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Diego Cachafeiro for Product Hackers

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Improving your web performance

When we are developing, we all want our website to run as well as possible, but the thing is where do I start, or "I think my website is already sufficiently optimized", but there is always something that can be improved and with my post I hope to give you some tips that can improve the performance of your website even if it is only 2% is already a breakthrough, your users will thank you.
I want to emphasize that these are just a few things that you can improve on your website, that can make a big difference but for you it is a simple change.

The first thing you should know is that, although you have probably already noticed, google has changed its metrics that now become the core web vitals, these new metrics will be taken into account when google shows you in its search engine, the main ones to take into account are these
All these metrics will appear when you run Lighthouse with chrome, or in pageSpeed Insights

A small explanation of each of these metrics:

  • LCP(Largest Contentful Paint): This metric will measure how long it takes to load the largest element of the page we are measuring, which in short measures the load.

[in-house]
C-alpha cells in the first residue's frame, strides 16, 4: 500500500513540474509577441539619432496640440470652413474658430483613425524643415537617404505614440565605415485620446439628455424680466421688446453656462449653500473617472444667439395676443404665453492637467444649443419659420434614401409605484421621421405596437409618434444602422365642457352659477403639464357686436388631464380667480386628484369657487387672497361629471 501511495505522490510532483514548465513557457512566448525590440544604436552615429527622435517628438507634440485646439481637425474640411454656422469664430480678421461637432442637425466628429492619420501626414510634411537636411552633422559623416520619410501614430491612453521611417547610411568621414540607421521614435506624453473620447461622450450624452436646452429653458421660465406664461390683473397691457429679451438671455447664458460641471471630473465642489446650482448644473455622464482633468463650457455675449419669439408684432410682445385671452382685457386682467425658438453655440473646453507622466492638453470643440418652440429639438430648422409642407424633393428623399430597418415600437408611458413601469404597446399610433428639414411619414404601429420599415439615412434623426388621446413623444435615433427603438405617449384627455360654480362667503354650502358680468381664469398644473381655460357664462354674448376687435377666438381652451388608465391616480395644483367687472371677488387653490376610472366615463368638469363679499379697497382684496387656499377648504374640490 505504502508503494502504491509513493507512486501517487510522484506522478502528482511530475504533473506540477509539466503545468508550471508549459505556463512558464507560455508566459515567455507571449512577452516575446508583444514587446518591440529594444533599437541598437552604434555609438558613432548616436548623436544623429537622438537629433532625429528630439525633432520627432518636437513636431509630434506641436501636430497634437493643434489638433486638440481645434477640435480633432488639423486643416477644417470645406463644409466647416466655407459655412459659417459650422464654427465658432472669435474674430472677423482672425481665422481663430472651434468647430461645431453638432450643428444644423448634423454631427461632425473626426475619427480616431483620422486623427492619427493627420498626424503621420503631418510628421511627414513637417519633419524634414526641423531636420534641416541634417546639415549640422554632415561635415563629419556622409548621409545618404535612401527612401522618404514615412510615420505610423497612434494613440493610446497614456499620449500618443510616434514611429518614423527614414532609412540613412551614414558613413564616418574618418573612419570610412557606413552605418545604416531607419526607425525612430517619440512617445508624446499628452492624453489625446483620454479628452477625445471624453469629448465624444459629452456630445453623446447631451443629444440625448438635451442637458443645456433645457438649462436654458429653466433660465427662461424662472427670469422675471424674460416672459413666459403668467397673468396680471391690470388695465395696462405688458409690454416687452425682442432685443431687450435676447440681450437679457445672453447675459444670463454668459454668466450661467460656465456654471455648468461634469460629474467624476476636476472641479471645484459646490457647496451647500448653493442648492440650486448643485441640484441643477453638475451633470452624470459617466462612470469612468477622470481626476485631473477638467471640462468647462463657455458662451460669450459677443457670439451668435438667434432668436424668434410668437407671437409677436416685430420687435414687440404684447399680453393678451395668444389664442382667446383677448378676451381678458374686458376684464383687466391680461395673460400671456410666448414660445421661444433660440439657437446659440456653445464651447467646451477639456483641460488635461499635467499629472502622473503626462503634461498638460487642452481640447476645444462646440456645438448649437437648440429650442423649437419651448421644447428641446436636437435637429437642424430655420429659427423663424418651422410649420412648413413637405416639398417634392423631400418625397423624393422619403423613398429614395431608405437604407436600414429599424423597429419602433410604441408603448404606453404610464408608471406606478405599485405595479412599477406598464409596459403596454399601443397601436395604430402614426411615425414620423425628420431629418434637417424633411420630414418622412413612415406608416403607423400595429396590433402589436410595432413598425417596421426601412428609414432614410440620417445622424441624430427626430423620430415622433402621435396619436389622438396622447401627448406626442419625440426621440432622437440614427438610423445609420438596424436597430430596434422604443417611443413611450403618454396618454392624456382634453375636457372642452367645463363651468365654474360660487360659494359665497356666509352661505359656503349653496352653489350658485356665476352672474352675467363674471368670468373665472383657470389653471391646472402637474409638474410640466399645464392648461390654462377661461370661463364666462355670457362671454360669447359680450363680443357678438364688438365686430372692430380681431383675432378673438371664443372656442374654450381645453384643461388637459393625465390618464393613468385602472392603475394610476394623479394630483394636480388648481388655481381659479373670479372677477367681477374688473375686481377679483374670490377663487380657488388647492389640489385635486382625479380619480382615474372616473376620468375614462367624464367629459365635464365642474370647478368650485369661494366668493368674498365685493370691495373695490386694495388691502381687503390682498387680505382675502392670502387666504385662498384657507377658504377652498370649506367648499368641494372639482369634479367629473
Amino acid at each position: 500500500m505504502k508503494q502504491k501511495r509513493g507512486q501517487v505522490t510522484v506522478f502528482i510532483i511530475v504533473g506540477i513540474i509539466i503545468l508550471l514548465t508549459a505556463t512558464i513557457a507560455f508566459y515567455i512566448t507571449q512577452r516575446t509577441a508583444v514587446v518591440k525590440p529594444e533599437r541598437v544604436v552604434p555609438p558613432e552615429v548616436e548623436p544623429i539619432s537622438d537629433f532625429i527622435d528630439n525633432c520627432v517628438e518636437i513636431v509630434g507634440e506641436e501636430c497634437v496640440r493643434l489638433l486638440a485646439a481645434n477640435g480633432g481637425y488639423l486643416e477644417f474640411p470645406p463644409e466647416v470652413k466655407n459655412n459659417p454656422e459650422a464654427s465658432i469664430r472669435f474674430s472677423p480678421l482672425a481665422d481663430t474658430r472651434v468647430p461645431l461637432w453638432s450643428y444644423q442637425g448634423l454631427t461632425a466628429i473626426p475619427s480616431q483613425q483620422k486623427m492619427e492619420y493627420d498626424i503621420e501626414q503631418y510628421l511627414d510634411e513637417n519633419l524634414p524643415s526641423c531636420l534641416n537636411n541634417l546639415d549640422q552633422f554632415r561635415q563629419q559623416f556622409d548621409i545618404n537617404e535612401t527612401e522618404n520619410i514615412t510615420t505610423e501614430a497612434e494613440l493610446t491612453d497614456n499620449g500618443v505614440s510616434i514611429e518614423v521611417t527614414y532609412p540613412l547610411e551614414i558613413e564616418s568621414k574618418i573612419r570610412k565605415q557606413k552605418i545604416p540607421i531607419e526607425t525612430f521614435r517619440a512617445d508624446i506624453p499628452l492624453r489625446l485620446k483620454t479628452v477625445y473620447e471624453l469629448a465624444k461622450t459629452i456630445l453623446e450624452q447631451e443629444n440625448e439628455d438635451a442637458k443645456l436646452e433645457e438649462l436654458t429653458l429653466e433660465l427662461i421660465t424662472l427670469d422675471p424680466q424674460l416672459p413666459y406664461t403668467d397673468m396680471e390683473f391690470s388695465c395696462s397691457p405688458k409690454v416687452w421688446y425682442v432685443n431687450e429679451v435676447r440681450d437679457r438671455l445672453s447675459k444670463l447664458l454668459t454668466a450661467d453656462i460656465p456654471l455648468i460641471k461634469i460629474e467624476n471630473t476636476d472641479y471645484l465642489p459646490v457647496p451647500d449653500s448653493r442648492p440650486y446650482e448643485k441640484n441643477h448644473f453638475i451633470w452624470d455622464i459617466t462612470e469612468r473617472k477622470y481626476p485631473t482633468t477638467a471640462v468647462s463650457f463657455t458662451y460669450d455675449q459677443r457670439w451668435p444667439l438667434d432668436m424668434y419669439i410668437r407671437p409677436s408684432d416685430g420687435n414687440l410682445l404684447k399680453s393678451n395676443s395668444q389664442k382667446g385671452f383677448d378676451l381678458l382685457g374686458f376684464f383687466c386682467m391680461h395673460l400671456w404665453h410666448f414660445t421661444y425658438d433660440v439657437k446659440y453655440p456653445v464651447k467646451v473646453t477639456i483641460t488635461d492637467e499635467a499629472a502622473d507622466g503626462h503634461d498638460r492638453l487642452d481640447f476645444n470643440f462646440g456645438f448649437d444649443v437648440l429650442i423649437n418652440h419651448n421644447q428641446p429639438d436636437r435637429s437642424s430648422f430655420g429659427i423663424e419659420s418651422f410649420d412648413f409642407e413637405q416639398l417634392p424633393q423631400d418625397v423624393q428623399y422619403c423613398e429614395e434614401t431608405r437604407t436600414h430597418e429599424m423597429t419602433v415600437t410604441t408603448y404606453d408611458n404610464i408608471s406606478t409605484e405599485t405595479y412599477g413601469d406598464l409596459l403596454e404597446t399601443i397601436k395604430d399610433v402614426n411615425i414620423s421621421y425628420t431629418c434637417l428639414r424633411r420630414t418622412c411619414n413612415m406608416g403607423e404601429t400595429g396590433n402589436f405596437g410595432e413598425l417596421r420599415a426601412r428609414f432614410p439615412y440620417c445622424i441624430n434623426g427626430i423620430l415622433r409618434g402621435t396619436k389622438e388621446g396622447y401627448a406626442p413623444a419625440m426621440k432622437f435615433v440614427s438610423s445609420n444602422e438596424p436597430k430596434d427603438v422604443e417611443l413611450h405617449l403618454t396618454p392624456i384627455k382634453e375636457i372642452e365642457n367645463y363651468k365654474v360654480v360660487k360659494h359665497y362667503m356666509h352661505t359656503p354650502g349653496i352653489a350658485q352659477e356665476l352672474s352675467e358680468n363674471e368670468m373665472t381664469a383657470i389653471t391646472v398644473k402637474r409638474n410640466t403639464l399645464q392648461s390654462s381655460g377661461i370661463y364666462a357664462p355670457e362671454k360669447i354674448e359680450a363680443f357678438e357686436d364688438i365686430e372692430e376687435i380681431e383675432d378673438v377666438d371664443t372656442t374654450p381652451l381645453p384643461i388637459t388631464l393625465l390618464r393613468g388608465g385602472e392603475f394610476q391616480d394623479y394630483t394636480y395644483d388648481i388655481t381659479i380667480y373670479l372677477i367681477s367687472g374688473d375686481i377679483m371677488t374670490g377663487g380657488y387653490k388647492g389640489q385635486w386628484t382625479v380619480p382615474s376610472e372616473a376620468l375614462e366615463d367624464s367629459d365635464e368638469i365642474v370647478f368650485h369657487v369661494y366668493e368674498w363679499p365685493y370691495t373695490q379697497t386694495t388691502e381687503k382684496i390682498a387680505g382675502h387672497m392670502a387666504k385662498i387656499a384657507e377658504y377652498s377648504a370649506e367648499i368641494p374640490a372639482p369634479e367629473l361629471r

• FID(First Input Delay): How long it takes for the page to be interactive, it is a metric that measures a good user experience.
  • CLS(Cumulative Layout Shift): This metric measures the stability of your page, seeing if the elements make your page jump.

Having explained all this, we can start with some suggestions.

1 . Image optimization

Images are a big enough load for users, and even more if we use high quality images, so the best thing to do in these cases is to find a solution to prevent direct loading as soon as we enter the web.
In case you didn't know, modern browsers are implementing lazy loading natively, in this case the only change you would need to make is to put 'loading="Lazy"' inside your img tag. E.g.:

<img loading="lazy" />

If you want to know which browsers accept this new attribute you can check it out at CanIuse
In case most of your users use a browser that doesn't have this attribute implemented yet you can always use a polyfill, I recommend this Polyfill

Another tip is to always try to set a width and height for the images, and in case you are not able to know what size they will have, you can always put a wrapper that foresees the aspect ratio of your images, and thus not increase the CLS metric by avoiding that when loading the image it makes your page jump. For example in case they have an aspect ratio of 6x4 we can use padding-top: 66.6%, you can also use the css attribute aspect-ratio: 16 / 9.

2 . Optimize your web fonts

Use preload when importing your fonts, with the preload attribute you are forcing your user to load the fonts as fast as possible and avoid waiting for each font to load later.